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etwilk00's picture Eric Wilkinson, MSW, LCSW
Mental Health Therapist
College or Department
Work-Life and Well-Being
Breckinridge Hall, rooms 203 and 204
Phone Number
(859) 562-2592
Email Address

As we move into the holiday season, many of us tend to spend less time outdoors. We often carry stress in our bodies and feel exhausted from running around and meeting the emotional needs of others, while ignoring our own needs. Worry about the pandemic and the tough decisions we all face this holiday season can add to normal holiday stress. Many of us simply need to recover from nine months of "Zooming." 

I started a meditation practice 23 years ago, with the guidance of my friend Amy, whom I met serendipitously at a local record store. Since then, my practice has always involved elements of experimentation and playfulness. Early on, I became fond of meditating outdoors, inspired by reading Buddhist sutras and western poets like Allen Ginsberg, Anne Waldman, and Gary Snyder. I've learned that immersing myself in the sounds and sensations of the fresh air, sitting in direct contact with the Earth or leaning against a comfortable tree can help restore me and open my heart to connections with the world. This type of practice can be described as "forest bathing."

Meditation and mindfulness are evidence-based practices that help reduce stress, anxiety and depression. Combining nature and mindfulness to form a forest bathing practice can lower stress hormones like cortisol, lower blood pressure and pulse rate and increase parasympathetic nerve activity, which promotes rest and relaxation.

Additionally, creative practices such as expressive writing can create an increased sense of psychological well-being. So this holiday season, I invite you to combine meditation outdoors with a spirit of play and creativity.

We are true nature
We exist throughout nature
Go outside and sing! 

Let's Haiku together! 
Help us build a collection of holiday haikus. Over the holiday season, plan a 20-30 minute observation meditation outdoors. Then, write a haiku and take a photograph with your phone to document the scene. Here's how:

1. Observation Meditation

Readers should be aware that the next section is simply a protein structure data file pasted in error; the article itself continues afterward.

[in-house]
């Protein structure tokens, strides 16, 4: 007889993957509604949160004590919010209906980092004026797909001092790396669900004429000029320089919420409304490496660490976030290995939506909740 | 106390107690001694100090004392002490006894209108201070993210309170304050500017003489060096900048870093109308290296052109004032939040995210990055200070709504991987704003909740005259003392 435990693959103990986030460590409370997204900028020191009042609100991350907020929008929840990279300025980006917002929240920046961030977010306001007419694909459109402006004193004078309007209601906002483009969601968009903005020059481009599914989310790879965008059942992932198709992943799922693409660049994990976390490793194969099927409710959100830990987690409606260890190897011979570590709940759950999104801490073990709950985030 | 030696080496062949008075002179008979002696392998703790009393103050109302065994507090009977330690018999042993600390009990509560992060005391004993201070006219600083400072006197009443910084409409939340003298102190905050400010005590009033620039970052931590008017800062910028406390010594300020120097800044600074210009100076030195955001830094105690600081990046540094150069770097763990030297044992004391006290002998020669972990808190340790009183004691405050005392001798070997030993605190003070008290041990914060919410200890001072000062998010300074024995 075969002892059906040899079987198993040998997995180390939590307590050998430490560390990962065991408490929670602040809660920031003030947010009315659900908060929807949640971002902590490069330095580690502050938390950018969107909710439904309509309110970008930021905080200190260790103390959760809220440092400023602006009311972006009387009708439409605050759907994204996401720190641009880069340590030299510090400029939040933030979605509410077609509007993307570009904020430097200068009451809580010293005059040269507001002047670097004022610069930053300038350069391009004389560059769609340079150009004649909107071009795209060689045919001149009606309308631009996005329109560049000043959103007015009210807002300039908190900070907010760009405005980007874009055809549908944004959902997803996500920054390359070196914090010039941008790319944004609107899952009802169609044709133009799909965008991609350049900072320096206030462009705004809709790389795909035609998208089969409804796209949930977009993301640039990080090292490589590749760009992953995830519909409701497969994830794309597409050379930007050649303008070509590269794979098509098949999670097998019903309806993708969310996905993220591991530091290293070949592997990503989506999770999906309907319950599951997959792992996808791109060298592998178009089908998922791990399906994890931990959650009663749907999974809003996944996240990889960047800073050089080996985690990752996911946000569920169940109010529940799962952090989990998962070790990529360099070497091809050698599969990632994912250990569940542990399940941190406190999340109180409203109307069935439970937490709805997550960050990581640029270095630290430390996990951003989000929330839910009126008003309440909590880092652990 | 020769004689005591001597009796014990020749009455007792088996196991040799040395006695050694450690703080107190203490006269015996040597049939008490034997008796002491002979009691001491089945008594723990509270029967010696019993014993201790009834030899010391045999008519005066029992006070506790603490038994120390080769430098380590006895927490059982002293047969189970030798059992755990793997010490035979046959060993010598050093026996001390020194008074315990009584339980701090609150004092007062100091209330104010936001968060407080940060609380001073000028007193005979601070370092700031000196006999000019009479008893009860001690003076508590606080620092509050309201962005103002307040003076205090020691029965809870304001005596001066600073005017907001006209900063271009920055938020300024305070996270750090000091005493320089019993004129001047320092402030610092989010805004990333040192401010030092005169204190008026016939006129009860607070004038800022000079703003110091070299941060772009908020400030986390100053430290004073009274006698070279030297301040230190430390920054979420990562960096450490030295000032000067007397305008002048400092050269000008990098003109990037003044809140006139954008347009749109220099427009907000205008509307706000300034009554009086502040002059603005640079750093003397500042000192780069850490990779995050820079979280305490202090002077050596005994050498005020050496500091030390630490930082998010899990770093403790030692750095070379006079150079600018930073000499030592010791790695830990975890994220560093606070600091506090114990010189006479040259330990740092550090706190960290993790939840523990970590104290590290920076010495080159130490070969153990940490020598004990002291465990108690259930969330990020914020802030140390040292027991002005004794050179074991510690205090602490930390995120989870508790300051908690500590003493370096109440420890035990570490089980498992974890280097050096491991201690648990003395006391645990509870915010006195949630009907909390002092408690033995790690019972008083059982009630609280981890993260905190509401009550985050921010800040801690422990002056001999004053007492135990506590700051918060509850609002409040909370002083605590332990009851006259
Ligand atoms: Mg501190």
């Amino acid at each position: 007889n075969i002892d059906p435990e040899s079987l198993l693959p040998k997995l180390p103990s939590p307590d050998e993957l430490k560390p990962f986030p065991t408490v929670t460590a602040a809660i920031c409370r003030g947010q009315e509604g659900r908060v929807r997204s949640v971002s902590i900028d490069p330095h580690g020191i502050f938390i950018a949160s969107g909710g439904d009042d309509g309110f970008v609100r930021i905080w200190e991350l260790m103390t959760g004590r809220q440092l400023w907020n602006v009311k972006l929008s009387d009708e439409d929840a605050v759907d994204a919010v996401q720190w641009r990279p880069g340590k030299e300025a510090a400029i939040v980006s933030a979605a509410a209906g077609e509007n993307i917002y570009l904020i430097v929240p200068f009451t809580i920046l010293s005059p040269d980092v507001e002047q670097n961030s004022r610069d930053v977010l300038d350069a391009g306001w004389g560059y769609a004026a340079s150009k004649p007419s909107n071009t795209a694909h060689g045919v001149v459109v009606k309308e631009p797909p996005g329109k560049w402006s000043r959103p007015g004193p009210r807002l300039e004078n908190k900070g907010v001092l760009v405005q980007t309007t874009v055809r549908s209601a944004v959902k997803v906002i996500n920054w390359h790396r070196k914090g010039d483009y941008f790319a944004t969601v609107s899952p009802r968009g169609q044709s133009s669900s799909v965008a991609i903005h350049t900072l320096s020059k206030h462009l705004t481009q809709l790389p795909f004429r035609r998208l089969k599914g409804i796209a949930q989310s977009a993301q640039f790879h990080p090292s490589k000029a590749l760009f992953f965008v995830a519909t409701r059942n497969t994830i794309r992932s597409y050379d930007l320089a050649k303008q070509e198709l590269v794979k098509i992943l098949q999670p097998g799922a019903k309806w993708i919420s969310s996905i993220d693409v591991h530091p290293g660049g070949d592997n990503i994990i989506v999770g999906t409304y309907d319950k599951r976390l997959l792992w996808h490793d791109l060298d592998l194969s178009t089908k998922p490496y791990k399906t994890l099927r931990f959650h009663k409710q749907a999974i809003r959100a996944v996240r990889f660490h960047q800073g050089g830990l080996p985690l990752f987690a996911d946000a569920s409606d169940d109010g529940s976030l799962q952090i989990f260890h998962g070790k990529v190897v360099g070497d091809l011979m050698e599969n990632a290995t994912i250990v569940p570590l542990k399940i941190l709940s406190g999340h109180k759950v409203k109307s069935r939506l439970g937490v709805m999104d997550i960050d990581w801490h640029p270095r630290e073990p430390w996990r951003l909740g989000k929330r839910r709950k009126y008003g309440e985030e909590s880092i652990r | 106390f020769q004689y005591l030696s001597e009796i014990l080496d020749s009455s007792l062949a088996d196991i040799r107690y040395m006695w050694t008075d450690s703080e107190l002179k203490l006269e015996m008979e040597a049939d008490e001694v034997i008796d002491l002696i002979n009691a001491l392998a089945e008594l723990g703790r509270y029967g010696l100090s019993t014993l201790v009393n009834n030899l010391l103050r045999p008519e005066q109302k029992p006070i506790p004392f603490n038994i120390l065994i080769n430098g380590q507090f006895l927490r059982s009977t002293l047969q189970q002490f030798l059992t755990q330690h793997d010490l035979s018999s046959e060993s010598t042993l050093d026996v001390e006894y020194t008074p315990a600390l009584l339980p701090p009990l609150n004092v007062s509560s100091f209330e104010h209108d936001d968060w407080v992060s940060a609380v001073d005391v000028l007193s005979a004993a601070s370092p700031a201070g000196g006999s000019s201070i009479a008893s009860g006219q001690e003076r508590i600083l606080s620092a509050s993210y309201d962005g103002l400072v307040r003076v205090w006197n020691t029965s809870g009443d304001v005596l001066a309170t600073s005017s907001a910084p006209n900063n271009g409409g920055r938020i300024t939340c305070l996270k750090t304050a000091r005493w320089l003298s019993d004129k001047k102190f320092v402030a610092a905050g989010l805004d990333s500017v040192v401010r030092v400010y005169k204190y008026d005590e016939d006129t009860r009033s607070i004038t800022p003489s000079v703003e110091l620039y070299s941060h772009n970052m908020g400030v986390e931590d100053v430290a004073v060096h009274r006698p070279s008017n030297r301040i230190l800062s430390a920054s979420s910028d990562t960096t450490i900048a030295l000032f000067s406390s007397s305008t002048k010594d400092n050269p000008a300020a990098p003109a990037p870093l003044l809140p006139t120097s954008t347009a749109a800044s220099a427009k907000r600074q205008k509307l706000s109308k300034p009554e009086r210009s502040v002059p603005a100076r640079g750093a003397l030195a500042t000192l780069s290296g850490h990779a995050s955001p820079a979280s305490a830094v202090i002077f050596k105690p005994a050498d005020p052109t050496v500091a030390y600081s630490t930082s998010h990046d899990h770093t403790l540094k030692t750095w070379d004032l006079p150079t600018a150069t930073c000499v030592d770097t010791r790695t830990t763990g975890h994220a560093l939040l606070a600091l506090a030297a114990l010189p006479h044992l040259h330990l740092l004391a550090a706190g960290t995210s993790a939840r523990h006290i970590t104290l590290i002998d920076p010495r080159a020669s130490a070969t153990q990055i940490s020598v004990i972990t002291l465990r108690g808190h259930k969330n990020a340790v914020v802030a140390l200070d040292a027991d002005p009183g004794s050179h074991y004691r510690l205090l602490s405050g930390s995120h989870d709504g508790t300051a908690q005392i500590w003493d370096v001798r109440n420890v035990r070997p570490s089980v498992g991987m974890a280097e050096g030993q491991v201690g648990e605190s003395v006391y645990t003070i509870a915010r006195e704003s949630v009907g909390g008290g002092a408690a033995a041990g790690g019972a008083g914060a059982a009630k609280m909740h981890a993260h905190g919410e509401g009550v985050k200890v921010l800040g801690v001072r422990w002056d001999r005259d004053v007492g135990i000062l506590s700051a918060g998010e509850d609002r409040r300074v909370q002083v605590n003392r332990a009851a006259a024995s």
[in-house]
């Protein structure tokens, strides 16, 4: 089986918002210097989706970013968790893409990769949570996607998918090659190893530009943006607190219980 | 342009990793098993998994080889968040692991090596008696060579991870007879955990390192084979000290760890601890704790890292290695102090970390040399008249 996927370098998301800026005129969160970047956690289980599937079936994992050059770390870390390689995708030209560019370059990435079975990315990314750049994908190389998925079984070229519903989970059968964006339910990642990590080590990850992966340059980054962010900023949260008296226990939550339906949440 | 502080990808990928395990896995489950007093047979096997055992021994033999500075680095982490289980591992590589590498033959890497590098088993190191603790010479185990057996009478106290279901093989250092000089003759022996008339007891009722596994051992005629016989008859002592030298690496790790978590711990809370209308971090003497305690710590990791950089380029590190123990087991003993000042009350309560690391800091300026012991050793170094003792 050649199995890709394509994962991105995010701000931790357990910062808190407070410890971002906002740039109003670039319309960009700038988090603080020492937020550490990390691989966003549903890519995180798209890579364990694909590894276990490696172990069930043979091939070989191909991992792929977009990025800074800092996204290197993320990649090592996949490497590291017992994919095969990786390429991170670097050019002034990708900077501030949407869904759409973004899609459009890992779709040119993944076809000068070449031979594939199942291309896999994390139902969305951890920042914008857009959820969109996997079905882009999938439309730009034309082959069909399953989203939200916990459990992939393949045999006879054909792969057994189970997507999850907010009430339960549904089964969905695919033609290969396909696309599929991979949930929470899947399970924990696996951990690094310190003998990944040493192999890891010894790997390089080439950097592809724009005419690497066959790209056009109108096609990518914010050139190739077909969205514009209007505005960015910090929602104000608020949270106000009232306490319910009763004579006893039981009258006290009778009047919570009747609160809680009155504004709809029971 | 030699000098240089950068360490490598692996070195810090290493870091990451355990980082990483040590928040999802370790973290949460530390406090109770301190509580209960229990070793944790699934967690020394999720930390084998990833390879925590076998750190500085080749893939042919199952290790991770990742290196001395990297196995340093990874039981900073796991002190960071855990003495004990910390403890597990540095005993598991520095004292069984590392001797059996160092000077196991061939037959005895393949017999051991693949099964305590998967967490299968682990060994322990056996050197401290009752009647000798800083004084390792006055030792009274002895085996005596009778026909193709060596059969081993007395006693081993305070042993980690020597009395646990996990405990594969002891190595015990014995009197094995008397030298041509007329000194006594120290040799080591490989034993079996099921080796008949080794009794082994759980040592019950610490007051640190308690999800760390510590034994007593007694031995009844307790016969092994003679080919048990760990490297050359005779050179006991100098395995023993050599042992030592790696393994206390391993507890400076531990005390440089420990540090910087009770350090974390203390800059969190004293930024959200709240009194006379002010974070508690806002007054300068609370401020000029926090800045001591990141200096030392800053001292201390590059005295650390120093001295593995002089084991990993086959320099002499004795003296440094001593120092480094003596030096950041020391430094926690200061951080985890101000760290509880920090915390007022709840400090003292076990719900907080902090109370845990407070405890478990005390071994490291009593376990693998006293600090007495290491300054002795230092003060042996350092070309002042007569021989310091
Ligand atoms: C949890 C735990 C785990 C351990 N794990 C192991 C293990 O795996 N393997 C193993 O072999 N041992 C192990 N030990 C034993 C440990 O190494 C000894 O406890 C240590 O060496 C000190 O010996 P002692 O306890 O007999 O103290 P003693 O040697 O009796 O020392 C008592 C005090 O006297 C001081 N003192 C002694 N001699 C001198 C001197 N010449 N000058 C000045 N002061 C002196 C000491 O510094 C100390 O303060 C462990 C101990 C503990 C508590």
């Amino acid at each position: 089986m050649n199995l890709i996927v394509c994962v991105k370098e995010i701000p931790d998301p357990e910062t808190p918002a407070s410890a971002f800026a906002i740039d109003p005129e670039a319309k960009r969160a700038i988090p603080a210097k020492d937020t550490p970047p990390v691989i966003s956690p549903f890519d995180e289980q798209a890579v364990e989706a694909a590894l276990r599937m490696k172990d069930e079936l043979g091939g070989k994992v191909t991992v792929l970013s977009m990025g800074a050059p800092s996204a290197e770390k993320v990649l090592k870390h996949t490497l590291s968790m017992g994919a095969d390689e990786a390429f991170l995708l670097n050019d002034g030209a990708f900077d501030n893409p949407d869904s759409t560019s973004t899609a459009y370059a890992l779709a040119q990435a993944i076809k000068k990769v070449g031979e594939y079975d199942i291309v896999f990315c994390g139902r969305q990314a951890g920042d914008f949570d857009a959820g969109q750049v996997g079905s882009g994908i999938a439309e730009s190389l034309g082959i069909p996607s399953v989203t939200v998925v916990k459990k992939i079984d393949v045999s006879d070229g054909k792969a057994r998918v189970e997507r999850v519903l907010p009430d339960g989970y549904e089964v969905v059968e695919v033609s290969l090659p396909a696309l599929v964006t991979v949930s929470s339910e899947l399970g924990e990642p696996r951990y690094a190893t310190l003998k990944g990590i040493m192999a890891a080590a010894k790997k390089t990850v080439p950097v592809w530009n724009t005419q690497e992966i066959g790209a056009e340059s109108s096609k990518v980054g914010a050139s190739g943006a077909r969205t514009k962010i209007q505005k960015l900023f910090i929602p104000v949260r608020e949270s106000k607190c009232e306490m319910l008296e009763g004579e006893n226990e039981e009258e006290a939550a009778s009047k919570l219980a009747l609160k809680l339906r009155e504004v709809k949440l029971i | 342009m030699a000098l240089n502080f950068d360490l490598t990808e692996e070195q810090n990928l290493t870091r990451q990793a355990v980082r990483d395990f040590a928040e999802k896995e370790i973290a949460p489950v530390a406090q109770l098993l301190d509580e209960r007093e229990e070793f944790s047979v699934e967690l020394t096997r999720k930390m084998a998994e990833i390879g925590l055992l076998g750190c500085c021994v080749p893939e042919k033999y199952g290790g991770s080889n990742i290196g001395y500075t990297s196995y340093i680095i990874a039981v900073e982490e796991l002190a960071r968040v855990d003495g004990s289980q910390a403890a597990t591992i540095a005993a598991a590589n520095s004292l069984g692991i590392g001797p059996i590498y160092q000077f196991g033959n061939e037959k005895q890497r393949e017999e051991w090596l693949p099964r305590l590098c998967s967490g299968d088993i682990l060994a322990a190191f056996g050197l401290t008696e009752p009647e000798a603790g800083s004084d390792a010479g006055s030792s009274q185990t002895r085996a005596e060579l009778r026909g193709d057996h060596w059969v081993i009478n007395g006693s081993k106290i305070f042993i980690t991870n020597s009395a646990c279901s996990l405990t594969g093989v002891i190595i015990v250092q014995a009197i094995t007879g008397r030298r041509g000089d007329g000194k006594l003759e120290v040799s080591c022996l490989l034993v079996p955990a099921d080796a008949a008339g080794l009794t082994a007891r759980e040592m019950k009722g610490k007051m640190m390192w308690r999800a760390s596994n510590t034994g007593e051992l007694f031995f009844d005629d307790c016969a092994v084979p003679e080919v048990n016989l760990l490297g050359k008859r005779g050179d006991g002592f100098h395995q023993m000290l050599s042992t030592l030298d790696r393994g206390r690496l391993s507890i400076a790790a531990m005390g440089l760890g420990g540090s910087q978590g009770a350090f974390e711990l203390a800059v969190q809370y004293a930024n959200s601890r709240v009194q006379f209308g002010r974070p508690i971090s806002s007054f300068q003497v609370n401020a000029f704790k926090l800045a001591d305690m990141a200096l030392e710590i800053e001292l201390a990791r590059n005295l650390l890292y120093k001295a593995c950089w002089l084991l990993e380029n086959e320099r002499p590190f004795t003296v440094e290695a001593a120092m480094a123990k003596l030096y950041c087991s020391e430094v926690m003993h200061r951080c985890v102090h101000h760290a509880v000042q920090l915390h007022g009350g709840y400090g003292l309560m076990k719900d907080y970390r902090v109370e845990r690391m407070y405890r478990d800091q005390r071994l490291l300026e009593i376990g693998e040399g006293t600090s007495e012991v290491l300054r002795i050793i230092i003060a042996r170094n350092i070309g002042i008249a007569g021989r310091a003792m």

For an observation meditation, find a comfortable place to sit outdoors with good posture. Set a timer on your phone for 20 to 30 minutes. Be sure to put your phone on airplane mode so that you will not be interrupted during this time. I recommend downloading a meditation app with a meditation bell that sounds at the end of your chosen meditation time. 

You can close your eyes if this feels comfortable or allow your gaze to soften and drop to a few feet in front of you. Focus on what you hear (birds, wind, traffic, machines, animals); feel (sun, wind, coolness, warmth, the ground, sensation in your body, the texture of your clothes); and smell (fresh air, trees, grass, flowers, rain, snow, chimneys). Follow the outdoor sounds and physical sensations that arise in your body. Notice things as they come and go, including thoughts, emotions or physical sensations. Watch thoughts bubble up and dissolve. Observe the physical sensation in your body get loud then quiet down. Feel the emotion as it morphs, changes and shifts. 

If you notice being stuck in a train of thought, acknowledge “thinking” to yourself. Allow your attention to the thought release, and then shift your focus back to your physical senses (hearing, touching, smelling and seeing, if your eyes are open), or shift to what you feel in your body. Cultivate an openness to whatever arises in your physical environment, in your mind and in your body. Allow these experiences to come and go, like leaves floating down a stream. If you become interested in an experience that arises, allow yourself to stay with the experience for a short period of time, and then release it.

Thoughts or feelings like boredom, discomfort, grief, restlessness, sadness, anxiety or tension may arise. Remember this too has a place; this too belongs. Be curious about the experience and allow it to be. Allow the experience to shift and move and keep your heart open for other experiences in nature, your body and your mind to enter into your awareness. 

2. Haiku Writing 

After the meditation, open your eyes and see the world new again. Set to writing a 3-line haiku that describes what you see and feel. Be simple. Be bold. Be honest. 

Haiku is a “three-line, beautifully descriptive, form of poetry, intended to be read in one breath.” You can read more about writing a haiku here.

3. After the Haiku

After writing the haiku, take a photograph of what you see with your phone. 

If you want, we invite you to share your haiku and nature photograph with UK HR Work-Life. You can email the haiku and photograph to We may be able to exhibit them in the future, with your consent. You can also share your haiku and photograph with friends and family. Or, savor it for you alone and let it go. 

I wish you peace and happy holidays!